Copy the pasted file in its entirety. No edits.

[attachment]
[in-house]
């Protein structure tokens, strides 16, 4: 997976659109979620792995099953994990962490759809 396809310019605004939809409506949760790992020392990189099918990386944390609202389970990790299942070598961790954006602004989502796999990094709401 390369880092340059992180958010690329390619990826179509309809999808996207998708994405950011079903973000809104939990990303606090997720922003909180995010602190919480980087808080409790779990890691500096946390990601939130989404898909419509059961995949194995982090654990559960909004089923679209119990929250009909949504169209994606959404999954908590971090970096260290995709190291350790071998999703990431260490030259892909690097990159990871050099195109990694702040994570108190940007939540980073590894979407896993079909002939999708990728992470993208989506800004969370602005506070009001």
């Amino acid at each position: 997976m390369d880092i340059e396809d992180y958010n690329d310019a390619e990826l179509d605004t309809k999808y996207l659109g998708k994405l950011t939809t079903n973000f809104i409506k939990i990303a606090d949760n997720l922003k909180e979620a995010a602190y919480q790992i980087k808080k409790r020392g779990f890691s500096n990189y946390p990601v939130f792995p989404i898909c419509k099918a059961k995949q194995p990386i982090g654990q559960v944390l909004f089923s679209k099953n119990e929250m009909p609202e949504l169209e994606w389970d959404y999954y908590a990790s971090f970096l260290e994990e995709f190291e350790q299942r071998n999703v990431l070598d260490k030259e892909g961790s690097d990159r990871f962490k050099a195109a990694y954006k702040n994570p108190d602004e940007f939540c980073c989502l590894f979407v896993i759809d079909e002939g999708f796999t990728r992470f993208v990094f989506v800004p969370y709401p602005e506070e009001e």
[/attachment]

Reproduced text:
[in-house]
């Protein structure tokens, strides 16, 4: 997976659109979620792995099953994990962490759809 396809310019605004939809409506949760790992020392990189099918990386944390609202389970990790299942070598961790954006602004989502796999990094709401 390369880092340059992180958010690329390619990826179509309809999808996207998708994405950011079903973000809104939990990303606090997720922003909180995010602190919480980087808080409790779990890691500096946390990601939130989404898909419509059961995949194995982090654990559960909004089923679209119990929250009909949504169209994606959404999954908590971090970096260290995709190291350790071998999703990431260490030259892909690097990159990871050099195109990694702040994570108190940007939540980073590894979407896993079909002939999708990728992470993208989506800004969370602005506070009001």
């Amino acid at each position: 997976m390369d880092i340059e396809d992180y958010n690329d310019a390619e990826l179509d605004t309809k999808y996207l659109g998708k994405l950011t939809t079903n973000f809104i409506k939990i990303a606090d949760n997720l922003k909180e979620a995010a602190y919480q790992i980087k808080k409790r020392g779990f890691s500096n990189y946390p990601v939130f792995p989404i898909c419509k099918a059961k995949q194995p990386i982090g654990q559960v944390l909004f089923s679209k099953n119990e929250m009909p609202e949504l169209e994606w389970d959404y999954y908590a990790s971090f970096l260290e994990e995709f190291e350790q299942r071998n999703v990431l070598d260490k030259e892909g961790s690097d990159r990871f962490k050099a195109a990694y954006k702040n994570p108190d602004e940007f939540c980073c989502l590894f979407v896993i759809d079909e002939g999708f796999t990728r992470f993208v990094f989506v800004p969370y709401p602005e506070e009001e």